Mac OS X Kernel Patches
formerly MAC Spoofing on the Mac

table of contents


An essential component of penetration testing and network wargames is the ability to specify arbitrary MAC addresses. This ability is also required for the implementation of certain kind of protective security functionality such as proxy ARP, in conjunction with tools such as arpcatch. It's my understanding that ARP spoofing is even being used in some experimental intrusion detection technologies.

Note that this patch is not a tool in and of itself; it merely extends other tools and APIs, and actually requires some knowledge to use. (Read: spare me your accusations of feeding the skript kiddies until you know what you're talking about.)

Like other BSD-derived codebases, Mac OS X and Darwin kernels like to meticulously stick the hardware address into the source field of each ethernet header. The following Darwin / Mac OS X kernel patch removes that tendency for AF_UNSPEC packets, allowing injected packets to forge that field in the header.

Also supplied below are a RAW4ALL patch, so you don't always have to be root to use raw sockets, and a FORCE_VERBOSE patch to force verbose output at boot time without having to press Option-V. Note that the FORCE_VERBOSE patch is not necessary with some Apple-supplied tarballs and CVS checkouts.

In recent days, Jeff Nathan has put together a less kludgey patch that fixes all the known issues; this is linked to below. These patches have been tested and verified with up to OS X 10.3 (Darwin 7.x) and verified to allow MAC spoofing with ethernet cards as well as wireless cards.

OS X 10.4.x (Darwin 8.x) kernel sources appear to require no modification in order to spoof MAC addresses.


Building a Darwin kernel is a little different than building one in Open, Free, or NetBSD, so I've included brief directions. If you're a seasoned Darwin user or developer, you likely have all the tools ready to go to build xnu, the source tree for the Darwin kernel. If so, skip ahead to step 5. However, if you've just installed Mac OS X, you likely don't have everything you need to compile kernels, and there are a few steps to go through:
  1. Grab and install the developer tools from Apple's developer site if you haven't already.
  2. make and make install relpath from the bootstrap_cmds project.
  3. make and make install the Libstreams project.
  4. Unpack the cctools project,
  5. [Mac OS X 10.3 / Darwin 7.x and above] Build kextsymboltool from the kext_tools project and install in /usr/local/bin. You will need to pull in headers from the IOKitUser project and cctools.
  6. Build the xnu project with the patches of your choice below, the proper options in bsd/conf/MASTER, and the directions in the README supplied by Apple in the xnu tarball. Install your new kernel at /mach_kernel. It goes without saying that you should back up your old one first.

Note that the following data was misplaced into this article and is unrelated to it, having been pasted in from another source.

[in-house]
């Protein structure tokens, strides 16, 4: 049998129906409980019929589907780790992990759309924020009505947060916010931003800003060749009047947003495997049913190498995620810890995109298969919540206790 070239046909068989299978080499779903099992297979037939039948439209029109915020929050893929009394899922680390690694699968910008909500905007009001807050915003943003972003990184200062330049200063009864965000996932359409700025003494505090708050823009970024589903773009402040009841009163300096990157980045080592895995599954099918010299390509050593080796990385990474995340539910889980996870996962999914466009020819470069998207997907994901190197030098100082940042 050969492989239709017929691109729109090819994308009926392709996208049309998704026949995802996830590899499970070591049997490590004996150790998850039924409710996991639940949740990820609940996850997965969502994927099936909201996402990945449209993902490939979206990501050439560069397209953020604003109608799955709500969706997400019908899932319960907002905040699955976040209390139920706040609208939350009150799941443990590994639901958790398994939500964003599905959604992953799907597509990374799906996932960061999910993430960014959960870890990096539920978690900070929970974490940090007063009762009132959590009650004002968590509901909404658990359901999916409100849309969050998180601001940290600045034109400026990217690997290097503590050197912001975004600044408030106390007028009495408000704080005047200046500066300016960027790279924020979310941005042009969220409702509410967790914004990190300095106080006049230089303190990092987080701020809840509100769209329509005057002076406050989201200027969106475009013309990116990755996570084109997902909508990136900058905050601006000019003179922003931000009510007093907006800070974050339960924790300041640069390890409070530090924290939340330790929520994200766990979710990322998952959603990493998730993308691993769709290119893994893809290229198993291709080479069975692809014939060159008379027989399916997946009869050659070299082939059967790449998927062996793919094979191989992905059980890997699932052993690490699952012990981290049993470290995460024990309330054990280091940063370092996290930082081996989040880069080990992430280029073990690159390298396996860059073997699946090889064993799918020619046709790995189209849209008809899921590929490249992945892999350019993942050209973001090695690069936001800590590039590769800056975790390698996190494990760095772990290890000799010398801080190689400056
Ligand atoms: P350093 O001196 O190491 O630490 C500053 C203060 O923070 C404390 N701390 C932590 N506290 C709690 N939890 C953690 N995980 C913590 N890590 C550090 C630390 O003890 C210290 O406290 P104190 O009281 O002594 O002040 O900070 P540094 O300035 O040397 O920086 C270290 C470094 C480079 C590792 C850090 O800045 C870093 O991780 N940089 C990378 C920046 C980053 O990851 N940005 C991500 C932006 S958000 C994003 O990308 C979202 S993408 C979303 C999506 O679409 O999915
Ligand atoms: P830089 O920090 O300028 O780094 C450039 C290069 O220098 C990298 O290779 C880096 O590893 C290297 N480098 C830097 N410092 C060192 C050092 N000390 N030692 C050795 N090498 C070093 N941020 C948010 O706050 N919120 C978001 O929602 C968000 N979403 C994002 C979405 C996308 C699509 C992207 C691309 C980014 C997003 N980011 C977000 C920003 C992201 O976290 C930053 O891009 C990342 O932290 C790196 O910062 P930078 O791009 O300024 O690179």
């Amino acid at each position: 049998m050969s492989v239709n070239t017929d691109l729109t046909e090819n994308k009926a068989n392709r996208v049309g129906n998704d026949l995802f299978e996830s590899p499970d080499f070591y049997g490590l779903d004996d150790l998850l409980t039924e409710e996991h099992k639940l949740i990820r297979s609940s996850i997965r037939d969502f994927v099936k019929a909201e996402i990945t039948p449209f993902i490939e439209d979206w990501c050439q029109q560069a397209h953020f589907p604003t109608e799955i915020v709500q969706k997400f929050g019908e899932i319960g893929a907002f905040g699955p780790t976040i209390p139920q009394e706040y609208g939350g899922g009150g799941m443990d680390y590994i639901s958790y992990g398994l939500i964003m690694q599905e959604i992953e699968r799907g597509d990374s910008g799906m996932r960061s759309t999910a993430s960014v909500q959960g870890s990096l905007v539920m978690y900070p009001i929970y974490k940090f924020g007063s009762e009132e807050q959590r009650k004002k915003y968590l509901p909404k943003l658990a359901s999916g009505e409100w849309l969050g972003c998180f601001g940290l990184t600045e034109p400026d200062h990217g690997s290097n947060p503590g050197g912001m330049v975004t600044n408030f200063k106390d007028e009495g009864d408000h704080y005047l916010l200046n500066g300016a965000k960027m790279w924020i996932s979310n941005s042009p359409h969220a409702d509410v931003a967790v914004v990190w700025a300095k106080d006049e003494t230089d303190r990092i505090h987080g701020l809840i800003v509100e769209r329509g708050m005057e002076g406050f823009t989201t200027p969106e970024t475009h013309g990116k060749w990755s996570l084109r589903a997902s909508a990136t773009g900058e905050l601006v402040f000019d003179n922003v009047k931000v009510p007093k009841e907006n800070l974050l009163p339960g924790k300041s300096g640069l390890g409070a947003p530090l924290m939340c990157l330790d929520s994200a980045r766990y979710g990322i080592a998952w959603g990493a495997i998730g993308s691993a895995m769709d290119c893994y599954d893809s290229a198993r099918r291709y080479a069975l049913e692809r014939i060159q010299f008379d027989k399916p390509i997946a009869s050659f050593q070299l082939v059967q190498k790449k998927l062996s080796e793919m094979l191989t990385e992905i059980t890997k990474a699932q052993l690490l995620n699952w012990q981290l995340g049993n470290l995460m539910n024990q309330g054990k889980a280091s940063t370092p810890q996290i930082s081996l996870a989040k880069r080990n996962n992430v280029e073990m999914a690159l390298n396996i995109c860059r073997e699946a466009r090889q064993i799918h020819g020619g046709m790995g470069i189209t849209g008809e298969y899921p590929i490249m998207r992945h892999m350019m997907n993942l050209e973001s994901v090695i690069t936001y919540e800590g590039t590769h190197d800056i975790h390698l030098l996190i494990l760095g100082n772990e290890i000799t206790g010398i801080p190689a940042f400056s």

7. Reboot your box.
I've encountered or heard about a variety of very different compile-time problems, depending on the version of the operating system and the developer tools you're using; if this is the case, try fiddling around with gcc_select.

The directions above, by the way, are intentionally not very thorough. I've tried to write these directions for those who will be able to make use of this patch. In other words, if you can't navigate through the directions above, you probably shouldn't be messing with this patch. Either way, please use it responsibly.

source diffs

Even if you are using CVS, one of the patches above will likely work with your kernel source tree.

I have decided that these source patches are trivial enough that they do not require integrity hashes. However, please review what you download before applying them to your source tree.

Also, I'm pretty sure all these source patches are all subject to the Apple Public Source License.

known issues

Jeff Nathan's patch should fix all the known issues with the original ETHERSPOOF patch. Do not use his patch with any of the ETHERSPOOF patches above. They are incompatible, and his patch is better.

Patches called "ETHERSPOOF" above break the DHCP client thanks to the funky DLILization of the kernel, and though I have yet to see them cause problems getting an address personally, I have received reports and seen the cause of the problem, empty source ethernet address fields in the header.



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this page compiled by
peter bartoli (
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and last updated 11/5/2009